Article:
Jupiter has fascinated sky-gazers for millennia but it wasn’t until we sent probes to the planet that scientists began to unravel its deepest secrets. Now, new scientific data from Juno, the most recent spacecraft to rendezvous with the gas giant, shows that Jupiter has many more secrets still.
The recent results depict Jupiter as a highly complex and chaotic world, according to NASA, featuring cyclones the size of Earth and a surprisingly powerful magnetic field. The data was gathered during a few orbits around the planet, in which the probe came within just 2,600 miles of the top cloud layer, the closest any human-made hardware had ever passed. Two related papers have been published in the journal Science (here and here) and 44 have been published in Geophysical Research Letters.
“We knew, going in, that Jupiter would throw us some curves,” Scott Bolton, Juno principal investigator, said in a statement. “But now that we are here we are finding that Jupiter can throw the heat, as well as knuckleballs and sliders. There is so much going on here that we didn’t expect that we have had to take a step back and begin to rethink of this as a whole new Jupiter.”
One of the biggest surprises comes from data collected by the JunoCam, which revealed that Jupiter’s poles are surprisingly chaotic. Scientists expected to see something akin to the neat and orderly vortex found on Saturn. Instead, they’ve discovered densely packed and massive cyclones.
“We’re puzzled as to how they could be formed, how stable the configuration is, and why Jupiter’s north pole doesn’t look like the south pole,” Bolton said. “We’re questioning whether this is a dynamic system, and are we seeing just one stage, and over the next year, we’re going to watch it disappear, or is this a stable configuration and these storms are circulating around one another?”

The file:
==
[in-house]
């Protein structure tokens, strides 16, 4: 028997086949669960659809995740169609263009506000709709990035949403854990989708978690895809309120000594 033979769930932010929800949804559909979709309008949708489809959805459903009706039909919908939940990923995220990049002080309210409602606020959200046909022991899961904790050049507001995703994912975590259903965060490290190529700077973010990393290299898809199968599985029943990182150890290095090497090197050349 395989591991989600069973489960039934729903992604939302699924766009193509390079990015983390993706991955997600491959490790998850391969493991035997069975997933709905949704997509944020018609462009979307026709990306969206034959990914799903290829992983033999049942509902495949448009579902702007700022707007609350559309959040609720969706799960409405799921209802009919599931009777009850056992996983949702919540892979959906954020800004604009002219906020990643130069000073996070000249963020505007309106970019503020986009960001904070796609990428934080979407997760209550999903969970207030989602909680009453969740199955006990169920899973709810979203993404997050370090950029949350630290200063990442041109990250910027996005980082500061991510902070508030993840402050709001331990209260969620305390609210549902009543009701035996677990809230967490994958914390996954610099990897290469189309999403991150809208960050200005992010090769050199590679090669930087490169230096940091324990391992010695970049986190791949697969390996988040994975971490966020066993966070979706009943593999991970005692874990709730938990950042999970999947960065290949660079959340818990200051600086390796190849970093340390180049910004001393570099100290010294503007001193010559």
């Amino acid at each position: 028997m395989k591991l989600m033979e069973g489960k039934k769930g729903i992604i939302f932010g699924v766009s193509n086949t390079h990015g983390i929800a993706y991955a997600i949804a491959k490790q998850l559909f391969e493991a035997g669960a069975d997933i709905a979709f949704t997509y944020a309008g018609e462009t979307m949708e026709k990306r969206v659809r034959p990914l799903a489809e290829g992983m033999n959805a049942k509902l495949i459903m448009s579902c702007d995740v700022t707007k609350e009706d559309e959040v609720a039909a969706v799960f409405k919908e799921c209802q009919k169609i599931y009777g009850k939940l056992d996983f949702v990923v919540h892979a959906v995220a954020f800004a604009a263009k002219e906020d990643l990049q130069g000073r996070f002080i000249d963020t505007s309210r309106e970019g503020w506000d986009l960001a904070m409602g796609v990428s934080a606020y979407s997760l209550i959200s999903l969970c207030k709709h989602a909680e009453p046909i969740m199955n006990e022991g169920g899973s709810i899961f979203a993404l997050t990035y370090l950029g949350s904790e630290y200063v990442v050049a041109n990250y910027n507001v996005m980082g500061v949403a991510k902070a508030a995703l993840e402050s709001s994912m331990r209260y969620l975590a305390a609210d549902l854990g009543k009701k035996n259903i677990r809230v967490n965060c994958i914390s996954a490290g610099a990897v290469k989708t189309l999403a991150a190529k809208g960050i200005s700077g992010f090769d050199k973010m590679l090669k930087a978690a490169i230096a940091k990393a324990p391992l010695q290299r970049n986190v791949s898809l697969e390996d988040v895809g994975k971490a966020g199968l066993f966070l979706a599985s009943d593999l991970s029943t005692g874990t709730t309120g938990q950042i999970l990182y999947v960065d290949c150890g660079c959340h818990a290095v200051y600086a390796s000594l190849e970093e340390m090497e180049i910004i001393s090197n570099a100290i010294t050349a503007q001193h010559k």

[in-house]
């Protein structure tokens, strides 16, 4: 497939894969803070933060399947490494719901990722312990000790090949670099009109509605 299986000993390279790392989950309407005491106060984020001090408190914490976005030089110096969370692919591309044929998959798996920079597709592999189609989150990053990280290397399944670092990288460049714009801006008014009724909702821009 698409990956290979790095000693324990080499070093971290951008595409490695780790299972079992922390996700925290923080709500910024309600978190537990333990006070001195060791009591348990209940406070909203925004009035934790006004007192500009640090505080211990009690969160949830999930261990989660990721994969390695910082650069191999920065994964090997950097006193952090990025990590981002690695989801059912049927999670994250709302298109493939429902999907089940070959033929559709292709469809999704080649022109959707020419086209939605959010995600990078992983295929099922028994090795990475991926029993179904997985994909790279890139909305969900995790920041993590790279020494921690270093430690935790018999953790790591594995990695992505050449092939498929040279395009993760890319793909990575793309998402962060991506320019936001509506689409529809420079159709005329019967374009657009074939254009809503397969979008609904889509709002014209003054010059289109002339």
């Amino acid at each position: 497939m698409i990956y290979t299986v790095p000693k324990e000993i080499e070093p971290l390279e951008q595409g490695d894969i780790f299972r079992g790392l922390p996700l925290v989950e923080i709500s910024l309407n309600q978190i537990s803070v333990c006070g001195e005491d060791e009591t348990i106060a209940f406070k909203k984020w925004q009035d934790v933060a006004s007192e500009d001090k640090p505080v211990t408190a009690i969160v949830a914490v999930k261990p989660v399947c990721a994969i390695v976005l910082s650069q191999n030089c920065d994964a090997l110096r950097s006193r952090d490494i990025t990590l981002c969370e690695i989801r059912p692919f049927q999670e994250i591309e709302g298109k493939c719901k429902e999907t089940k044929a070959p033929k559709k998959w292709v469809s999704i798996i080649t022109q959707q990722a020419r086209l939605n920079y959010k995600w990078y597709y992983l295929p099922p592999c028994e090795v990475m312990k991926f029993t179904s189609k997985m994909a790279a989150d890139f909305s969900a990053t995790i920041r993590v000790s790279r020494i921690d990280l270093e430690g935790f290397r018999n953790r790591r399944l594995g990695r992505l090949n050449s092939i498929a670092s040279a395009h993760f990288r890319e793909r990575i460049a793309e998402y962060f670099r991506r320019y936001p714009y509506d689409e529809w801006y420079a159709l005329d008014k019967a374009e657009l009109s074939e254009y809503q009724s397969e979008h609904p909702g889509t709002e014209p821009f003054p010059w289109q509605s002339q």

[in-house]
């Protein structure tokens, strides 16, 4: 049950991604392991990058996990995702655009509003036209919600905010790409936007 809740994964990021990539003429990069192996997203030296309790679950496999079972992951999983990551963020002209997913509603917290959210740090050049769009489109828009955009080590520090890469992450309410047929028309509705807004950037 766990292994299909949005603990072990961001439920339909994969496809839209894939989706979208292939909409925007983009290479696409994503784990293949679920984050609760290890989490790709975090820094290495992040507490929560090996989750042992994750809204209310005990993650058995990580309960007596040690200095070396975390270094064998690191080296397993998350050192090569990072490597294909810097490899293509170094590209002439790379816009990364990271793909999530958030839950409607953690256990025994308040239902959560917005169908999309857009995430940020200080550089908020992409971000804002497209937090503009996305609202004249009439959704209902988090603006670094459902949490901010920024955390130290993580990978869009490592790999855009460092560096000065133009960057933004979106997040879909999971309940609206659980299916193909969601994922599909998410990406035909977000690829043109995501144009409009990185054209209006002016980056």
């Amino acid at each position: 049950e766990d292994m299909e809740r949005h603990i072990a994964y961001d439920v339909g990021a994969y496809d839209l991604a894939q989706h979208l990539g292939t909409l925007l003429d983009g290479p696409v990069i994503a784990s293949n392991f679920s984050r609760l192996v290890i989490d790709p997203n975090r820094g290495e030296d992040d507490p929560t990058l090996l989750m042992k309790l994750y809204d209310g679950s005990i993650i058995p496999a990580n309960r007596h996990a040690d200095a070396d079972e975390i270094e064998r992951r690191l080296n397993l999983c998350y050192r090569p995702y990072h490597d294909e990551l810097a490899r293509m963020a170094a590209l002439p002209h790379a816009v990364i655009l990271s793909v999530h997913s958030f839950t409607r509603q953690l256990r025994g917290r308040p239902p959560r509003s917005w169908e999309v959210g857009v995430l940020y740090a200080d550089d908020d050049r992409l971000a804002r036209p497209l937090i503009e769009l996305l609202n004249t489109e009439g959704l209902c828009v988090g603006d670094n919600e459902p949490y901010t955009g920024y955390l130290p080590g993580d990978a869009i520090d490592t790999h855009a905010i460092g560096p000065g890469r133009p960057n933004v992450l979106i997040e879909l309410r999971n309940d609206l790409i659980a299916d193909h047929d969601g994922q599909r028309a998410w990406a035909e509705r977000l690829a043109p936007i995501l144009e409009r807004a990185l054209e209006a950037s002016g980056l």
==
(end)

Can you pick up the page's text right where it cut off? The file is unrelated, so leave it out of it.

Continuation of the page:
A couple other surprises came from Jupiter’s gravitational and magnetic fields. Some of the data on the planet’s gravitational field defies computer models about the interior of the planet, reports Ars Technica, though more orbits will likely reveal to what extent the measurements are inconsistent.
Data about Jupiter’s magnetic field, on the other hand, conclusively shows that it’s about twice as strong as expected.
“Already we see that the magnetic field looks lumpy,” said Jack Connerney, Juno deputy principal investigator and lead for Juno’s magnetic field investigation, “it is stronger in some places and weaker in others. This uneven distribution suggests that the field might be generated by dynamo action closer to the surface, above the layer of metallic hydrogen. Every flyby we execute gets us closer to determining where and how Jupiter’s dynamo works.”
Juno is expected to orbit Jupiter for another two years before being retired, at which point it will dive into the planet’s atmosphere.
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